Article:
Friday, March 31, 2017

Into Africa: The Gear

It only seems like a few months ago that I found out I had one in African safari at the World Deer Expo in Birmingham, AL, but in truth it has been almost 3 years. To say the time has flown by would be a gross understatement. In about five months I will be setting foot on African soil for the very first time. The feelings of excitement and anxiousness keep growing as I prepare for not only my most adventurous hunting trip to date, but also my first time requiring a passport to fly.

Over the past 2 1/2 years I have dreamt about and read about the many species of plains game available for me to hunt on this trip and I've narrowed my wish list down to a few species that I feel represent the continent well. Stories and films of other hunters safaris have helped to  fuel my own fire to make the most of this once-in-a-lifetime trip. The timing of the hunt was specifically scheduled around the moon phase and seasonal weather patterns most conducive to bowhunting. I have become even more meticulous about my gear and I'm in the process of finalizing my list to pack for the trip. From the very beginning I planned to make this an archery hunt and as such have really spent time dialing in my bow setup for the game I will be pursuing.

Such a great adventure would seem to demand specialized gear, but in reality my packing list for this trip is not much different than an elk or mule deer hunt in the Western US. The lodge I'll be staying at provides laundry services so a lot of extra clothing is not required and a bow that is set up for hunting elk is more than sufficient to take most plains game. That said, I have made a few tweaks to my gear and here is what I plan on taking with me.

Clothing
- 2 KUIU Peloton 130 T's
- 2 KUIU Attack pants
- 1 KUIU Peloton 200 Zip T
- 1 KUIU Peloton 240 Hoodie
- 1 KUIU Kenai Jacket
- 2 KUIU Peloton 130 bottoms
- KUIU Ultra NX rain jacket
- KUIU Peloton 240 beanie
- KUIU Peleton 200 gloves
- 4 pairs merino wool socks
- 4 pairs Adidas Climatech boxers
- Scarpa Zodiac GTX boots

Hunting Gear
- Maven B.1 10x42 binos
- Nikon Prostaff 3i rangefinder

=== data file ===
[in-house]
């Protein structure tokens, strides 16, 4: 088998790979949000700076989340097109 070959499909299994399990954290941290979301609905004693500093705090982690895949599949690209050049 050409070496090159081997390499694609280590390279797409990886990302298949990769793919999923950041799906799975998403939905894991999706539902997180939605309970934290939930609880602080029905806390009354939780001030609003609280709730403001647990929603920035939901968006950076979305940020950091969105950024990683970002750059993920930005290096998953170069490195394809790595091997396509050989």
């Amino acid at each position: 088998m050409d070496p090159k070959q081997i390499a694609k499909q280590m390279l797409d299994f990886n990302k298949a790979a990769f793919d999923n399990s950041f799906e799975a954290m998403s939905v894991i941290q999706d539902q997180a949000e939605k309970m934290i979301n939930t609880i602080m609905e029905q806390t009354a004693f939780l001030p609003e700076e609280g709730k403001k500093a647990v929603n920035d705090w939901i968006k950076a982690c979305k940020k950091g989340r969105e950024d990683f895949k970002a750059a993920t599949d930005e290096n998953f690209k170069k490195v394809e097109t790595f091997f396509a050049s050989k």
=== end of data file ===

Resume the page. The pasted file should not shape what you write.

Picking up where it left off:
- KUIU bino harness
- KUIU Ultra 3000 pack
- KUIU Yukon gaiters
- Benchmade Grizzly Creek knife
- MTN OPS Enduro Trail Packs

Archery Gear
- Hoyt Defiant Turbo
- Sure-Loc Lethal Weapon 5 pin sight
- Stokerized Stasis stabilizer
- AAE Elevate rest
- Hoyt Carbon Pro 2 piece quiver
- 24 Easton FMJ 400 @ 25.5", 460 grains
- Nockturnal lighted nocks
- Muzzy Trocar 100 grain broadheads
- Tru-Fire Sear release (x2)
- Extra String and cables

Camera Gear
- Canon 700D SLR camera
- Tamron 18-270mm lens
- Sigma 18-200mm lens (backup)
- GoPro Hero5
- GoPro Hero4 Session
- various GoPro mounts
- Manfrotto Befree tripod
- Manfrotto Befree One tripod
- Manfrotto 128RC2 fluid head
- extra batteries, chargers, memory cards
- portable hard drive

This is all in addition to a couple sets of travel/camp clothes and shoes, toiletries, and travel basics like enough Nock On Archery podcasts downloaded to last the entire trip. I'll be filming as much as possible (hence the extra camera gear) and hope to make the entire experience into a film to submit to hunting film festivals next year. At the very least I will be documenting what is sure to be a memorable adventure to share with my friends and family.

As always no gear list is finalized until you're headed to the airport, so some items may be subject to change. I will post again if there are any major changes before I go.

My next post will address the logistics of an overseas trip and some of the hurdles faced, as well as how to handle them. Until then, join me in reading a Peter Hathaway Capstick book.

Wednesday, March 22, 2017

Application Season 2017